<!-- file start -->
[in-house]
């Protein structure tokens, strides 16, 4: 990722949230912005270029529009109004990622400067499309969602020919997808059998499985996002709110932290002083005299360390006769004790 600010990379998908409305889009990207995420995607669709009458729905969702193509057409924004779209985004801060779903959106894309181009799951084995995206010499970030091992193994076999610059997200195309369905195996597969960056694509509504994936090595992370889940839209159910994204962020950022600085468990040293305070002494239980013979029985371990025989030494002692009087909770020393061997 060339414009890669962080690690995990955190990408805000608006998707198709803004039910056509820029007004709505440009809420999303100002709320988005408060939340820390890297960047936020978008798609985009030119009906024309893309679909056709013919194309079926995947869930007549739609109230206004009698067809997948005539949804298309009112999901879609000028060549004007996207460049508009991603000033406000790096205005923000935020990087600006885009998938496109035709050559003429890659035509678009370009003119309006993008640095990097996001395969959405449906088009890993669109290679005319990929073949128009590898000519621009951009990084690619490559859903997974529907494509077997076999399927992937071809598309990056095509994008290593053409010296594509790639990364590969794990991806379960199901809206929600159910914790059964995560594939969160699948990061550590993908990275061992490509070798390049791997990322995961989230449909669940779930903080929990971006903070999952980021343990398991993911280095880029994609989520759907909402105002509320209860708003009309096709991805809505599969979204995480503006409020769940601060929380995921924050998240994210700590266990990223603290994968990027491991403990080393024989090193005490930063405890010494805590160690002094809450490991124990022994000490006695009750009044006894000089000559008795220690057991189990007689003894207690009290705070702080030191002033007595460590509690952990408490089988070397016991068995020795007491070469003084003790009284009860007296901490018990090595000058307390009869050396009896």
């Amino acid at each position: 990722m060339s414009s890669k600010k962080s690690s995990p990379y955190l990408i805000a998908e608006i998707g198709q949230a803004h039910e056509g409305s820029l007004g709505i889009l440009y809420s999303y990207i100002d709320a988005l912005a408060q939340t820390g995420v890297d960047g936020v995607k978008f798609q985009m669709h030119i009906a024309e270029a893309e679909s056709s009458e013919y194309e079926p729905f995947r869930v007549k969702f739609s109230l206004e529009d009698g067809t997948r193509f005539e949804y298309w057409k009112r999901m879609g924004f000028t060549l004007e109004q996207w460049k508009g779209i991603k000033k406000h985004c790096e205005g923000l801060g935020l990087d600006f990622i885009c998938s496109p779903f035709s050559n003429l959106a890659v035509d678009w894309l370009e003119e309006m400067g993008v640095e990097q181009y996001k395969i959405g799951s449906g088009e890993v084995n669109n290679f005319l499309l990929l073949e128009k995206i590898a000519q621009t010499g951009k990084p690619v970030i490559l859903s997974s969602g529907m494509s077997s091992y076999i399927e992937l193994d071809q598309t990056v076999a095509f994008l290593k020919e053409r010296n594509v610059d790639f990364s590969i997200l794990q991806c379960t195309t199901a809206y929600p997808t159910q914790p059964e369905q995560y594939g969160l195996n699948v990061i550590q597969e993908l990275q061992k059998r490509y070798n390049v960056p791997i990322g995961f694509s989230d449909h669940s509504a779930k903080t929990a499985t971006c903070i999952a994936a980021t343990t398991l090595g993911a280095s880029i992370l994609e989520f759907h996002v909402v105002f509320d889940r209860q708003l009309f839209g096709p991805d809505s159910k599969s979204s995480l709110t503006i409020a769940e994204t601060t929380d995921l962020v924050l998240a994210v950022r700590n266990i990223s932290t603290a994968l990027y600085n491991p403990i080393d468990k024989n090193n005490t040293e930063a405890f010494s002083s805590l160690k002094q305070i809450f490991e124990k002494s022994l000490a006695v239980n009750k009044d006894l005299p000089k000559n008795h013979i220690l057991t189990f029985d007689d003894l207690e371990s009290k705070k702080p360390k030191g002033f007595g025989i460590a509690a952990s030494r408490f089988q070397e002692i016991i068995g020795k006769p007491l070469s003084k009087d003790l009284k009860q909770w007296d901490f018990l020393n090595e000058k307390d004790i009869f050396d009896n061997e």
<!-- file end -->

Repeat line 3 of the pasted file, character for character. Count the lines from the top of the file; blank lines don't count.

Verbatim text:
């Amino acid at each position: 990722m060339s414009s890669k600010k962080s690690s995990p990379y955190l990408i805000a998908e608006i998707g198709q949230a803004h039910e056509g409305s820029l007004g709505i889009l440009y809420s999303y990207i100002d709320a988005l912005a408060q939340t820390g995420v890297d960047g936020v995607k978008f798609q985009m669709h030119i009906a024309e270029a893309e679909s056709s009458e013919y194309e079926p729905f995947r869930v007549k969702f739609s109230l206004e529009d009698g067809t997948r193509f005539e949804y298309w057409k009112r999901m879609g924004f000028t060549l004007e109004q996207w460049k508009g779209i991603k000033k406000h985004c790096e205005g923000l801060g935020l990087d600006f990622i885009c998938s496109p779903f035709s050559n003429l959106a890659v035509d678009w894309l370009e003119e309006m400067g993008v640095e990097q181009y996001k395969i959405g799951s449906g088009e890993v084995n669109n290679f005319l499309l990929l073949e128009k995206i590898a000519q621009t010499g951009k990084p690619v970030i490559l859903s997974s969602g529907m494509s077997s091992y076999i399927e992937l193994d071809q598309t990056v076999a095509f994008l290593k020919e053409r010296n594509v610059d790639f990364s590969i997200l794990q991806c379960t195309t199901a809206y929600p997808t159910q914790p059964e369905q995560y594939g969160l195996n699948v990061i550590q597969e993908l990275q061992k059998r490509y070798n390049v960056p791997i990322g995961f694509s989230d449909h669940s509504a779930k903080t929990a499985t971006c903070i999952a994936a980021t343990t398991l090595g993911a280095s880029i992370l994609e989520f759907h996002v909402v105002f509320d889940r209860q708003l009309f839209g096709p991805d809505s159910k599969s979204s995480l709110t503006i409020a769940e994204t601060t929380d995921l962020v924050l998240a994210v950022r700590n266990i990223s932290t603290a994968l990027y600085n491991p403990i080393d468990k024989n090193n005490t040293e930063a405890f010494s002083s805590l160690k002094q305070i809450f490991e124990k002494s022994l000490a006695v239980n009750k009044d006894l005299p000089k000559n008795h013979i220690l057991t189990f029985d007689d003894l207690e371990s009290k705070k702080p360390k030191g002033f007595g025989i460590a509690a952990s030494r408490f089988q070397e002692i016991i068995g020795k006769p007491l070469s003084k009087d003790l009284k009860q909770w007296d901490f018990l020393n090595e000058k307390d004790i009869f050396d009896n061997e």